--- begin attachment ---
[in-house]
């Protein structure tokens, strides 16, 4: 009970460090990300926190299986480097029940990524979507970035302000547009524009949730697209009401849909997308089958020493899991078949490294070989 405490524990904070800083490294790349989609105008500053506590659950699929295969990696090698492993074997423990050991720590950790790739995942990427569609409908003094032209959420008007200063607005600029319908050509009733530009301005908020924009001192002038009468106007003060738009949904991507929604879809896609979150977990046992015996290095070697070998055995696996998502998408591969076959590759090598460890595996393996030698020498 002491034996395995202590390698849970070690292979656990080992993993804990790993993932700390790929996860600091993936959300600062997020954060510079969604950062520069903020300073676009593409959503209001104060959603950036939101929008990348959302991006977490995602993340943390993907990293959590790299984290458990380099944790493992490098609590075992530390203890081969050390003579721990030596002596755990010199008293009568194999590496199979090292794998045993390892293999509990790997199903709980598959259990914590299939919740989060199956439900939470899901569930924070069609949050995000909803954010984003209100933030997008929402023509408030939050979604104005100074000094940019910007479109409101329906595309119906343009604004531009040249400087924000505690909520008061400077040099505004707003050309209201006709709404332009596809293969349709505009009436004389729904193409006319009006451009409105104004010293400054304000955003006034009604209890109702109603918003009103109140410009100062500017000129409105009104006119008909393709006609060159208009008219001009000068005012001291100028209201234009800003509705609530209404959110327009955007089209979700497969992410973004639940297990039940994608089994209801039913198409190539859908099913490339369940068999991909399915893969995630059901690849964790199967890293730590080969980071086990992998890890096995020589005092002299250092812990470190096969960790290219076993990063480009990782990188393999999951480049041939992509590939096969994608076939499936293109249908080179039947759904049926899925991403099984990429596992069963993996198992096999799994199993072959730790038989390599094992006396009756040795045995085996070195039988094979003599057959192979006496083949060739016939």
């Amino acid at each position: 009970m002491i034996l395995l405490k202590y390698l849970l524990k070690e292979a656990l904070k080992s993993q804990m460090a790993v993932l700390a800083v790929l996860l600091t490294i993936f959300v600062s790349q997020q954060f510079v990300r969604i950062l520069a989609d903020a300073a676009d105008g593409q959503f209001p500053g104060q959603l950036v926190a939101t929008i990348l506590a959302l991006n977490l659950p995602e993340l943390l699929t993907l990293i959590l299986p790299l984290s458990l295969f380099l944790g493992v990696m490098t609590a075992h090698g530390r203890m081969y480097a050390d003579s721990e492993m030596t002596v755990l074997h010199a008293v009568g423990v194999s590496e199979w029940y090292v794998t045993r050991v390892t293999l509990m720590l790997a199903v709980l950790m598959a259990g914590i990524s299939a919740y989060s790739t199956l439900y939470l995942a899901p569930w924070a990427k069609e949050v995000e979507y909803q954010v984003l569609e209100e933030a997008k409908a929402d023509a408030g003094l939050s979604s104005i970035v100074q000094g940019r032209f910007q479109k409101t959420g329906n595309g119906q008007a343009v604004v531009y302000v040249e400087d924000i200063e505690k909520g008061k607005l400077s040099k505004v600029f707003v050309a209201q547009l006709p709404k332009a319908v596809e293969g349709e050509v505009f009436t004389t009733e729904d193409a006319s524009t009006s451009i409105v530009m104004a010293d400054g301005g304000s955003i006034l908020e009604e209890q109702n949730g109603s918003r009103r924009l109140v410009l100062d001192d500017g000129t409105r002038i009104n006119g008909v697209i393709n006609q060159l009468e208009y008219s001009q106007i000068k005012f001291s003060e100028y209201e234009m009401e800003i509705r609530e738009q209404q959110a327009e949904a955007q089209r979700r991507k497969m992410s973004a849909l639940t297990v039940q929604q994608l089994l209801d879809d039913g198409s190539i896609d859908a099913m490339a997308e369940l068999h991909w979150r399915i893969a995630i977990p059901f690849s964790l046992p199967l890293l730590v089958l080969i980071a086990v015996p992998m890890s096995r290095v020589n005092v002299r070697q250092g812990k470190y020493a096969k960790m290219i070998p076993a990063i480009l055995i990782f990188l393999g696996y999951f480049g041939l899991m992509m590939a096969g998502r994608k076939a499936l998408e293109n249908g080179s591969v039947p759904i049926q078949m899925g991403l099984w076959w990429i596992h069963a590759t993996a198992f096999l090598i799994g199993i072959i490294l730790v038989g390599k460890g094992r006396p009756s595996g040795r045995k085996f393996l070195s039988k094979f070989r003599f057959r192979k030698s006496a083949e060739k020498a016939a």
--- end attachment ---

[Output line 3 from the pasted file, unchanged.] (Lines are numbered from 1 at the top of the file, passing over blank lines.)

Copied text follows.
């Amino acid at each position: 009970m002491i034996l395995l405490k202590y390698l849970l524990k070690e292979a656990l904070k080992s993993q804990m460090a790993v993932l700390a800083v790929l996860l600091t490294i993936f959300v600062s790349q997020q954060f510079v990300r969604i950062l520069a989609d903020a300073a676009d105008g593409q959503f209001p500053g104060q959603l950036v926190a939101t929008i990348l506590a959302l991006n977490l659950p995602e993340l943390l699929t993907l990293i959590l299986p790299l984290s458990l295969f380099l944790g493992v990696m490098t609590a075992h090698g530390r203890m081969y480097a050390d003579s721990e492993m030596t002596v755990l074997h010199a008293v009568g423990v194999s590496e199979w029940y090292v794998t045993r050991v390892t293999l509990m720590l790997a199903v709980l950790m598959a259990g914590i990524s299939a919740y989060s790739t199956l439900y939470l995942a899901p569930w924070a990427k069609e949050v995000e979507y909803q954010v984003l569609e209100e933030a997008k409908a929402d023509a408030g003094l939050s979604s104005i970035v100074q000094g940019r032209f910007q479109k409101t959420g329906n595309g119906q008007a343009v604004v531009y302000v040249e400087d924000i200063e505690k909520g008061k607005l400077s040099k505004v600029f707003v050309a209201q547009l006709p709404k332009a319908v596809e293969g349709e050509v505009f009436t004389t009733e729904d193409a006319s524009t009006s451009i409105v530009m104004a010293d400054g301005g304000s955003i006034l908020e009604e209890q109702n949730g109603s918003r009103r924009l109140v410009l100062d001192d500017g000129t409105r002038i009104n006119g008909v697209i393709n006609q060159l009468e208009y008219s001009q106007i000068k005012f001291s003060e100028y209201e234009m009401e800003i509705r609530e738009q209404q959110a327009e949904a955007q089209r979700r991507k497969m992410s973004a849909l639940t297990v039940q929604q994608l089994l209801d879809d039913g198409s190539i896609d859908a099913m490339a997308e369940l068999h991909w979150r399915i893969a995630i977990p059901f690849s964790l046992p199967l890293l730590v089958l080969i980071a086990v015996p992998m890890s096995r290095v020589n005092v002299r070697q250092g812990k470190y020493a096969k960790m290219i070998p076993a990063i480009l055995i990782f990188l393999g696996y999951f480049g041939l899991m992509m590939a096969g998502r994608k076939a499936l998408e293109n249908g080179s591969v039947p759904i049926q078949m899925g991403l099984w076959w990429i596992h069963a590759t993996a198992f096999l090598i799994g199993i072959i490294l730790v038989g390599k460890g094992r006396p009756s595996g040795r045995k085996f393996l070195s039988k094979f070989r003599f057959r192979k030698s006496a083949e060739k020498a016939a």